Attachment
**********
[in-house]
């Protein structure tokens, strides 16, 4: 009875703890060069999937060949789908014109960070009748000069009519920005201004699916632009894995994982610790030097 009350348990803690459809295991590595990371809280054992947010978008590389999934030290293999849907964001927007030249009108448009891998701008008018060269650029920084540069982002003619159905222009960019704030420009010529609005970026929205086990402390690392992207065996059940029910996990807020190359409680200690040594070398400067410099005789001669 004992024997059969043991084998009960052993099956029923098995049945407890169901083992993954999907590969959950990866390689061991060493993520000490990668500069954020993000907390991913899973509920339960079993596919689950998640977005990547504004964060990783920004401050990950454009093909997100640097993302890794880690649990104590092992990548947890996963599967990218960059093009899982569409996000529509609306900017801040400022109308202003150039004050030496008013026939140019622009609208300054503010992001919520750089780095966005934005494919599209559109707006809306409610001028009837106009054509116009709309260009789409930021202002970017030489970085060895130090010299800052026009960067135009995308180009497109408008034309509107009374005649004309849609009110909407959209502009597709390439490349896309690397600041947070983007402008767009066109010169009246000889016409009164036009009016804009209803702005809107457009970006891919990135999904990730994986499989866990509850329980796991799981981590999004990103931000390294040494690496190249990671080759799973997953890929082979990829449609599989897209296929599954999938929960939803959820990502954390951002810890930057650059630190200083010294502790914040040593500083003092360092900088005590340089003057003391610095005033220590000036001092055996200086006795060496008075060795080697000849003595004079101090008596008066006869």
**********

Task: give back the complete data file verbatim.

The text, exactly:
[in-house]
């Protein structure tokens, strides 16, 4: 009875703890060069999937060949789908014109960070009748000069009519920005201004699916632009894995994982610790030097 009350348990803690459809295991590595990371809280054992947010978008590389999934030290293999849907964001927007030249009108448009891998701008008018060269650029920084540069982002003619159905222009960019704030420009010529609005970026929205086990402390690392992207065996059940029910996990807020190359409680200690040594070398400067410099005789001669 004992024997059969043991084998009960052993099956029923098995049945407890169901083992993954999907590969959950990866390689061991060493993520000490990668500069954020993000907390991913899973509920339960079993596919689950998640977005990547504004964060990783920004401050990950454009093909997100640097993302890794880690649990104590092992990548947890996963599967990218960059093009899982569409996000529509609306900017801040400022109308202003150039004050030496008013026939140019622009609208300054503010992001919520750089780095966005934005494919599209559109707006809306409610001028009837106009054509116009709309260009789409930021202002970017030489970085060895130090010299800052026009960067135009995308180009497109408008034309509107009374005649004309849609009110909407959209502009597709390439490349896309690397600041947070983007402008767009066109010169009246000889016409009164036009009016804009209803702005809107457009970006891919990135999904990730994986499989866990509850329980796991799981981590999004990103931000390294040494690496190249990671080759799973997953890929082979990829449609599989897209296929599954999938929960939803959820990502954390951002810890930057650059630190200083010294502790914040040593500083003092360092900088005590340089003057003391610095005033220590000036001092055996200086006795060496008075060795080697000849003595004079101090008596008066006869």